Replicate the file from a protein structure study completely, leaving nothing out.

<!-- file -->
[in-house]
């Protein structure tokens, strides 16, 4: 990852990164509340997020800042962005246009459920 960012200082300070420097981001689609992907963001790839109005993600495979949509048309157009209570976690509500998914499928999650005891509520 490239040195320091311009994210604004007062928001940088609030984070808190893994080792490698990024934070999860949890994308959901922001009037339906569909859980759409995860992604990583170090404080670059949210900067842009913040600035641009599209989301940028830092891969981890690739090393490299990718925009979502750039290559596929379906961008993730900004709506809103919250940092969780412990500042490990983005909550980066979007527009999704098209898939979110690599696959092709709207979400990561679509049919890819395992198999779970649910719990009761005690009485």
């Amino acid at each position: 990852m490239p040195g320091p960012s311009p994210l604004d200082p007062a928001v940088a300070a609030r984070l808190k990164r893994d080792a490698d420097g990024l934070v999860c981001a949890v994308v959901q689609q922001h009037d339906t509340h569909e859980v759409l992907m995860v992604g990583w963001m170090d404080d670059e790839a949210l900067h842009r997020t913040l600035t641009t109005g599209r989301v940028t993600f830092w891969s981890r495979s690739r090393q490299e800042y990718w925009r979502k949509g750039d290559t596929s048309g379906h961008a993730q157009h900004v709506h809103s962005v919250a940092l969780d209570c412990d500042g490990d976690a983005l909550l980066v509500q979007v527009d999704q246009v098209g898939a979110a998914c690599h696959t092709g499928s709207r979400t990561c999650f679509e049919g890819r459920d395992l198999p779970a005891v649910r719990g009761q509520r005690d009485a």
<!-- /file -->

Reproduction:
[in-house]
């Protein structure tokens, strides 16, 4: 990852990164509340997020800042962005246009459920 960012200082300070420097981001689609992907963001790839109005993600495979949509048309157009209570976690509500998914499928999650005891509520 490239040195320091311009994210604004007062928001940088609030984070808190893994080792490698990024934070999860949890994308959901922001009037339906569909859980759409995860992604990583170090404080670059949210900067842009913040600035641009599209989301940028830092891969981890690739090393490299990718925009979502750039290559596929379906961008993730900004709506809103919250940092969780412990500042490990983005909550980066979007527009999704098209898939979110690599696959092709709207979400990561679509049919890819395992198999779970649910719990009761005690009485």
């Amino acid at each position: 990852m490239p040195g320091p960012s311009p994210l604004d200082p007062a928001v940088a300070a609030r984070l808190k990164r893994d080792a490698d420097g990024l934070v999860c981001a949890v994308v959901q689609q922001h009037d339906t509340h569909e859980v759409l992907m995860v992604g990583w963001m170090d404080d670059e790839a949210l900067h842009r997020t913040l600035t641009t109005g599209r989301v940028t993600f830092w891969s981890r495979s690739r090393q490299e800042y990718w925009r979502k949509g750039d290559t596929s048309g379906h961008a993730q157009h900004v709506h809103s962005v919250a940092l969780d209570c412990d500042g490990d976690a983005l909550l980066v509500q979007v527009d999704q246009v098209g898939a979110a998914c690599h696959t092709g499928s709207r979400t990561c999650f679509e049919g890819r459920d395992l198999p779970a005891v649910r719990g009761q509520r005690d009485a």